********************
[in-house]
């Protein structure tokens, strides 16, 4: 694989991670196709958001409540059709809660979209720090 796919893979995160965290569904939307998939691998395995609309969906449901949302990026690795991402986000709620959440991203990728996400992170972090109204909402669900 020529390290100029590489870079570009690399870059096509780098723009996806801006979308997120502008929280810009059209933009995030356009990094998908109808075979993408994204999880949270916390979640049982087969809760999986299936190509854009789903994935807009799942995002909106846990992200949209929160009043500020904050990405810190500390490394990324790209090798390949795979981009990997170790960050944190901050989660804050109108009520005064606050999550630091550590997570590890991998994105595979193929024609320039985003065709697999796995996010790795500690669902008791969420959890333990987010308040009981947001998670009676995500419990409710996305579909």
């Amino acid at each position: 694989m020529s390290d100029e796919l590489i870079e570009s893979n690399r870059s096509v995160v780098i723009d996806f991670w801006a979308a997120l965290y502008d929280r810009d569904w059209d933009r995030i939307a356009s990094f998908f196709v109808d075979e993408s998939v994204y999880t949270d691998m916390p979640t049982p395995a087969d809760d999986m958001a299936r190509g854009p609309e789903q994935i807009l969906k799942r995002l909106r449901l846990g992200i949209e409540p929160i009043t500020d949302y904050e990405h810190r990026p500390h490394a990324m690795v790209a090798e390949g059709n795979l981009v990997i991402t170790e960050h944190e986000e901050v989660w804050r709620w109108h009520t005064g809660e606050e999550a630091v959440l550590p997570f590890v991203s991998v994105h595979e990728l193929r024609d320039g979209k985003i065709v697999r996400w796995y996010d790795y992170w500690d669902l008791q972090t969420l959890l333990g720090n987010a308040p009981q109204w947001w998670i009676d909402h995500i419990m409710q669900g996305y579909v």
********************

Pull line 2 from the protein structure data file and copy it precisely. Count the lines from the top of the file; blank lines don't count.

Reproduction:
């Protein structure tokens, strides 16, 4: 694989991670196709958001409540059709809660979209720090 796919893979995160965290569904939307998939691998395995609309969906449901949302990026690795991402986000709620959440991203990728996400992170972090109204909402669900 020529390290100029590489870079570009690399870059096509780098723009996806801006979308997120502008929280810009059209933009995030356009990094998908109808075979993408994204999880949270916390979640049982087969809760999986299936190509854009789903994935807009799942995002909106846990992200949209929160009043500020904050990405810190500390490394990324790209090798390949795979981009990997170790960050944190901050989660804050109108009520005064606050999550630091550590997570590890991998994105595979193929024609320039985003065709697999796995996010790795500690669902008791969420959890333990987010308040009981947001998670009676995500419990409710996305579909």